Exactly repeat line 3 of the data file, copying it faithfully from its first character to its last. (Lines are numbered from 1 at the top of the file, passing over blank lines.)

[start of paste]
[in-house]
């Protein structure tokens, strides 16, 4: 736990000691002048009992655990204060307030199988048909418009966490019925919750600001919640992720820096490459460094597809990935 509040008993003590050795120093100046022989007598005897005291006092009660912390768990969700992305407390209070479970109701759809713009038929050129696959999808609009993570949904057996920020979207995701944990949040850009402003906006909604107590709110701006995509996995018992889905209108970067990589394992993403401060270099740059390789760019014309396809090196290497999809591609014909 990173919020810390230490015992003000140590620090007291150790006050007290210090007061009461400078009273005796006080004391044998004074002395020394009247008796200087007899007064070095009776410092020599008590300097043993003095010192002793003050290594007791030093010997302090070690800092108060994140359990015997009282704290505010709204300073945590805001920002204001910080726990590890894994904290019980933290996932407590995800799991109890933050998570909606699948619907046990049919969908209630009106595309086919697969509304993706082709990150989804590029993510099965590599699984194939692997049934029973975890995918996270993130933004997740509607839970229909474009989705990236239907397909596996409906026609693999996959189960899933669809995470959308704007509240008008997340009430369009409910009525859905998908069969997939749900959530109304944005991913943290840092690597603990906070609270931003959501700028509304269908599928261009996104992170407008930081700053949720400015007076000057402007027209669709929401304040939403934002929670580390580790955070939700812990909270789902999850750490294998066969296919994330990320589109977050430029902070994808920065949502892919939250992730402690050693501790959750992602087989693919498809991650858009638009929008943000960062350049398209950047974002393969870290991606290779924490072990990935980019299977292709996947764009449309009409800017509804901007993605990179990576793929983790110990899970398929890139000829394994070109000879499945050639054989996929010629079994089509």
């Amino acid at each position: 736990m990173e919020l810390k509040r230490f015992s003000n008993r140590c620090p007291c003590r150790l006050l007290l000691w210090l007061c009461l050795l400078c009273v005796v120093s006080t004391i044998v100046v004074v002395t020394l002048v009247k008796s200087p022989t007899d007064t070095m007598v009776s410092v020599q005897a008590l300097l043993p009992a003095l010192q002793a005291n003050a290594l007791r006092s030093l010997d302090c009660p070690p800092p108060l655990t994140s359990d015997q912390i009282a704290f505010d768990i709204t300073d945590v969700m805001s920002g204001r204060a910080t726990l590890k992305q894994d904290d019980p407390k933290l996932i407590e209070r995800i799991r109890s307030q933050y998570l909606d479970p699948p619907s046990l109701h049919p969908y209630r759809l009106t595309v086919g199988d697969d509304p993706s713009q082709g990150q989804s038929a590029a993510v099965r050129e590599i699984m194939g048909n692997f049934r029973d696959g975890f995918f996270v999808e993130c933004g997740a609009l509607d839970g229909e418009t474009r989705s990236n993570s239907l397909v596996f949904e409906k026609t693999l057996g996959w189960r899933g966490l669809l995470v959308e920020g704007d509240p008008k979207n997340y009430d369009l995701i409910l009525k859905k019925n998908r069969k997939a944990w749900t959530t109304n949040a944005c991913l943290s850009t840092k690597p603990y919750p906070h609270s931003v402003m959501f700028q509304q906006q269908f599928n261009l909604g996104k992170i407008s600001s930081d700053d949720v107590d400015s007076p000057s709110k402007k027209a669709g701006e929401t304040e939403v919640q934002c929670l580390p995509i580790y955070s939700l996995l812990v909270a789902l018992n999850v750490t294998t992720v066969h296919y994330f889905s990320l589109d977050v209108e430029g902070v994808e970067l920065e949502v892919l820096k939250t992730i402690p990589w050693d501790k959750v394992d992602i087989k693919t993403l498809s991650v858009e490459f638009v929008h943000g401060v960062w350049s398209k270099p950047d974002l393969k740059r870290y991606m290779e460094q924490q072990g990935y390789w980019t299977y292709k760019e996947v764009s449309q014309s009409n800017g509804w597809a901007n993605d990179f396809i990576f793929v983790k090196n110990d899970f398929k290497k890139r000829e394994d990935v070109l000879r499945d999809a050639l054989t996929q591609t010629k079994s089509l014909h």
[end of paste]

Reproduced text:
């Amino acid at each position: 736990m990173e919020l810390k509040r230490f015992s003000n008993r140590c620090p007291c003590r150790l006050l007290l000691w210090l007061c009461l050795l400078c009273v005796v120093s006080t004391i044998v100046v004074v002395t020394l002048v009247k008796s200087p022989t007899d007064t070095m007598v009776s410092v020599q005897a008590l300097l043993p009992a003095l010192q002793a005291n003050a290594l007791r006092s030093l010997d302090c009660p070690p800092p108060l655990t994140s359990d015997q912390i009282a704290f505010d768990i709204t300073d945590v969700m805001s920002g204001r204060a910080t726990l590890k992305q894994d904290d019980p407390k933290l996932i407590e209070r995800i799991r109890s307030q933050y998570l909606d479970p699948p619907s046990l109701h049919p969908y209630r759809l009106t595309v086919g199988d697969d509304p993706s713009q082709g990150q989804s038929a590029a993510v099965r050129e590599i699984m194939g048909n692997f049934r029973d696959g975890f995918f996270v999808e993130c933004g997740a609009l509607d839970g229909e418009t474009r989705s990236n993570s239907l397909v596996f949904e409906k026609t693999l057996g996959w189960r899933g966490l669809l995470v959308e920020g704007d509240p008008k979207n997340y009430d369009l995701i409910l009525k859905k019925n998908r069969k997939a944990w749900t959530t109304n949040a944005c991913l943290s850009t840092k690597p603990y919750p906070h609270s931003v402003m959501f700028q509304q906006q269908f599928n261009l909604g996104k992170i407008s600001s930081d700053d949720v107590d400015s007076p000057s709110k402007k027209a669709g701006e929401t304040e939403v919640q934002c929670l580390p995509i580790y955070s939700l996995l812990v909270a789902l018992n999850v750490t294998t992720v066969h296919y994330f889905s990320l589109d977050v209108e430029g902070v994808e970067l920065e949502v892919l820096k939250t992730i402690p990589w050693d501790k959750v394992d992602i087989k693919t993403l498809s991650v858009e490459f638009v929008h943000g401060v960062w350049s398209k270099p950047d974002l393969k740059r870290y991606m290779e460094q924490q072990g990935y390789w980019t299977y292709k760019e996947v764009s449309q014309s009409n800017g509804w597809a901007n993605d990179f396809i990576f793929v983790k090196n110990d899970f398929k290497k890139r000829e394994d990935v070109l000879r499945d999809a050639l054989t996929q591609t010629k079994s089509l014909h």